“Nor are you required to, for now. All you have to do is listen.” His tone had changed, becoming more like a teacher’s might, when faced with a difficult, backwards student. He stood up from his seat and went to step back into the plane.

Unita panicked. Grasping hold of his robes, she shouted, “No, the plane, we’ll crash!”

Angelo smiled down at her in a pitying way. “Have you never flown before?” he asked.

Unita shook her head. “No, never.” She saw no reason to tell him any of her past. Once, when she was young, her mother had booked them both on a Zeppelin bound for Georgia, they had an Aunt there, who was frail and advancing in years. She only had faint memories about the trip, apart from being excited when they first set off and becoming quickly bored with the experience as time wore on. She remembered Ashanti’s face, peering down, looking cross and telling her to remain still. She fished from her bag – a constant companion on any long journey- some sultana cake, wrapped for the travel and handed it over, this had helped ease the journey, at least for a short while. Unita found she missed her mother terribly, she wished she could be held and hear her mothers voice whisper that all was right and not to worry.

Something else that was Angelo’s fault.

“Come to Rome. In time, you will learn to love it. It’s a city of many faces, each one different from the last. There are places that will make you cry, and places, which will make you laugh. Others will take away your breath.” He snapped his fingers together and Unita jumped at the sound. “Some will make you realise how small and inconsequential life can be. They will help to give you fresh perspective.”

Part of her wanted to say yes to this strange man, to give in to his will, to bow down to what he wanted. The heat of his body she could actually feel upon her skin, uncomfortable and hot. She struggled, almost agreeing, but part of her mind whispered against it. She allowed her thoughts to dwell on this and the image of Bobby lying in the mud appeared, his eyes dark saucers, his blood running with the rain.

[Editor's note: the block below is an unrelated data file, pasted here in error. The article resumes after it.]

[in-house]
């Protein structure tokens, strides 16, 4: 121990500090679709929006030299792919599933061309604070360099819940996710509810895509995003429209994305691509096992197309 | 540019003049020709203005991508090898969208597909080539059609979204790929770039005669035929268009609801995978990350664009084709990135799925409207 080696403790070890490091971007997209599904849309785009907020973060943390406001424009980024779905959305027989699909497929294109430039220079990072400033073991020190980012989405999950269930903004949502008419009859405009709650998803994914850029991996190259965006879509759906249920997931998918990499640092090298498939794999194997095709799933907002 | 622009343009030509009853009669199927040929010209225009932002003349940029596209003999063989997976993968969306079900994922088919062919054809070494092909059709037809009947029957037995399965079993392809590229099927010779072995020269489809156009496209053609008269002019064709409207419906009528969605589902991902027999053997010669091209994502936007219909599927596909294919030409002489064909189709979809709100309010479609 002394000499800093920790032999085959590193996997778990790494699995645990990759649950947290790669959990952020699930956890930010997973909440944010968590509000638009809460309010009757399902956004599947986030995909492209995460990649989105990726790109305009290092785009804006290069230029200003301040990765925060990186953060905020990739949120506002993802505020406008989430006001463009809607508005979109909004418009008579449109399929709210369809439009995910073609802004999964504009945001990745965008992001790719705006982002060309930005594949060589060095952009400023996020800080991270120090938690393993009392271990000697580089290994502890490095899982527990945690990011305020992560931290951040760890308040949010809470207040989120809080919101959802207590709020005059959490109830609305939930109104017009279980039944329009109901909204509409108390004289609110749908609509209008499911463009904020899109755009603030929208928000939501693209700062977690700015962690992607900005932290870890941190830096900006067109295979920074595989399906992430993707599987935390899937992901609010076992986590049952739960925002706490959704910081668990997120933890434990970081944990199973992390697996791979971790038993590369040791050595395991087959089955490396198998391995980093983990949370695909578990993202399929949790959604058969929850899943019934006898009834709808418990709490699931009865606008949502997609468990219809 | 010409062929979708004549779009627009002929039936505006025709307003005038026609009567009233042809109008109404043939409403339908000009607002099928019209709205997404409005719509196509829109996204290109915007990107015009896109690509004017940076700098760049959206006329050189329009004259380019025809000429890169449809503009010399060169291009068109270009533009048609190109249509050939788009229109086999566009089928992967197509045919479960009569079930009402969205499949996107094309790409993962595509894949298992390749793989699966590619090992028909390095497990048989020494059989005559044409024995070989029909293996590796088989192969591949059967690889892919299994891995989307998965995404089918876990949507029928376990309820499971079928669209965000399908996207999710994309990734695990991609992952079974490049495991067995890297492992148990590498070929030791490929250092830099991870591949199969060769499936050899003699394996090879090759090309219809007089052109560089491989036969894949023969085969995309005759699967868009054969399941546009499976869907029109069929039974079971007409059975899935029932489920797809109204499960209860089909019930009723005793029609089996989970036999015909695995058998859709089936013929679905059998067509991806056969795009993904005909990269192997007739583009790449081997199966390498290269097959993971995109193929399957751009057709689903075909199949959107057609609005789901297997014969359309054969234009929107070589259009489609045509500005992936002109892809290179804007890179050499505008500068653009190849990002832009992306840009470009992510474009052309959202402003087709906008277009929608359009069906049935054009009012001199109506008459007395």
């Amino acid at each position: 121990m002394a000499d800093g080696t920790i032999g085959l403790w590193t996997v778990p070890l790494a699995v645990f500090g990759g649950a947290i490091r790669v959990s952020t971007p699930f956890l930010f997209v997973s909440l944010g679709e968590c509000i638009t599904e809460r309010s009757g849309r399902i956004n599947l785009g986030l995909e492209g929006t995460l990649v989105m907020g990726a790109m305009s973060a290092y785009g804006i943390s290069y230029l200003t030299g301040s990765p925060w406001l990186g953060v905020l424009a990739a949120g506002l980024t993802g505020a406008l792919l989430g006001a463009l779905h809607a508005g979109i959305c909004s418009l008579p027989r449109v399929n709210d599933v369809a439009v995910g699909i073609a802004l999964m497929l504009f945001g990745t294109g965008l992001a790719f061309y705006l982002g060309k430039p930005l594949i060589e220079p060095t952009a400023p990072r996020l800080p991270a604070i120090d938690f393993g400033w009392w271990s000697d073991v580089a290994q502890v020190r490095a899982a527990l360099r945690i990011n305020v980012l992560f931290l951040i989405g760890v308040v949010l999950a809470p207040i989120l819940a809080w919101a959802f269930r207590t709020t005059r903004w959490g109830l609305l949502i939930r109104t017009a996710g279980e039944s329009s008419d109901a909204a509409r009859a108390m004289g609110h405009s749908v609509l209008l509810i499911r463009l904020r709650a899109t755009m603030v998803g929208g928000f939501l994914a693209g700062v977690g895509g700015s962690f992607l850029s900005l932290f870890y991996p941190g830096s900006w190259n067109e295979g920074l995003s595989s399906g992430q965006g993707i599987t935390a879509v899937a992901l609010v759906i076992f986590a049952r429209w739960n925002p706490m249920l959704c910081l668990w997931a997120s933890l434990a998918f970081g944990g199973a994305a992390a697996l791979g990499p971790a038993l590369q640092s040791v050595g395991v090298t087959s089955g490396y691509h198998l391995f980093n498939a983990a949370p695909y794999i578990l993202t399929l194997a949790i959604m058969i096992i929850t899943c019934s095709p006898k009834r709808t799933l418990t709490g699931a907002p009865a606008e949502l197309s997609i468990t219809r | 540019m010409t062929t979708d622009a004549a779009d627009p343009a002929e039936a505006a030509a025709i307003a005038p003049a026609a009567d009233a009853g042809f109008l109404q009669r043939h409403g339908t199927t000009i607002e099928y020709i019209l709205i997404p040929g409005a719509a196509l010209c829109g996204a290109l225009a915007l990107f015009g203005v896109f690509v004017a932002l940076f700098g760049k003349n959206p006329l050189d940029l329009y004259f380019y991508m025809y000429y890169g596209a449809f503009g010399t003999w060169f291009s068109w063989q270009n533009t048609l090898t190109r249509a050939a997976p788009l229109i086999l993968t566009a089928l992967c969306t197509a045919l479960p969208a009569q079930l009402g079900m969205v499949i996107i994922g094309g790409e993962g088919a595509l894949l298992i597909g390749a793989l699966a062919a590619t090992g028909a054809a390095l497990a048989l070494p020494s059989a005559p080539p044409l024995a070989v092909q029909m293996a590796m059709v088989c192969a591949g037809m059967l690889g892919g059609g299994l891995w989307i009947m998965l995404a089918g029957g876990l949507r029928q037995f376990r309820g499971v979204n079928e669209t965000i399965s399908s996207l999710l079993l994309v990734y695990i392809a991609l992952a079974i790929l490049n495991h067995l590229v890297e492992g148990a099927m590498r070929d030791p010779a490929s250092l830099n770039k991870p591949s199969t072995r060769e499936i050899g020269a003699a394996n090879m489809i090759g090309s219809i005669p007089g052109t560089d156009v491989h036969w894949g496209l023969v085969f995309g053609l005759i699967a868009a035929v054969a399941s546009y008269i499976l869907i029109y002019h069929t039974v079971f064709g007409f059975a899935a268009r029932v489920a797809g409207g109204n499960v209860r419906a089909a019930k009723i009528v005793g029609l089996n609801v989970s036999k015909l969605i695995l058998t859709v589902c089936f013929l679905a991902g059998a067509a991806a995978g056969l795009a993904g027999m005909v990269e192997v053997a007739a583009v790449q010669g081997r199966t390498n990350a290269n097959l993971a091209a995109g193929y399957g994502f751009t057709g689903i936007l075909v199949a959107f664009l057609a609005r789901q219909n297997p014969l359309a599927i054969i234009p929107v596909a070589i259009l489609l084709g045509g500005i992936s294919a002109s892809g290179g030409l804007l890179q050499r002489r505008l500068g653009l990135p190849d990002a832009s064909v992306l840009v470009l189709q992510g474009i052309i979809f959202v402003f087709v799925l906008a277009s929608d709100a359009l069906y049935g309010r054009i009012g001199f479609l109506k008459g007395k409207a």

She felt cold.

Was this how he convinced Bobby?

“No…” She said, but her voice sounded weak, uncertain.

“But you have so much to learn,” Angelo pressed.

“No.” She repeated, feeling stronger.

“You’re young, you don’t know what you’re saying.” The heat was unbearable and Unita started to sweat.

“No!” She shouted and pushed him away. “It won’t work, whatever you’re trying, it won’t work on me.” She stared at him defiantly, refusing to give in. Gradually, the heat dissipated and Angelo sat back, as if seeing her for the first time.

“I salute you Unita. Not many can resist the will of a Cardinal, I have broken men, soldiers and even generals, but not it seems one lone little girl.” He ran his hand across his chin thoughtfully. “There is more to you than first meets the eye.”

Unita refused to look away; she stared straight-ahead, unwilling to back down.

Gradually the shadows returned, absorbing his face in parts, when he spoke next his voice seemed ghost-like. “It was wrong of me to try, but I need you to be calm and collected, for what you have to be told.”

Unita continued to stare, but could feel a crippling exhaustion sweeping up through her body. She felt tired, drained, as if the battle of wills had taken something from her, she needed to rest and couldn’t keep this up for much longer.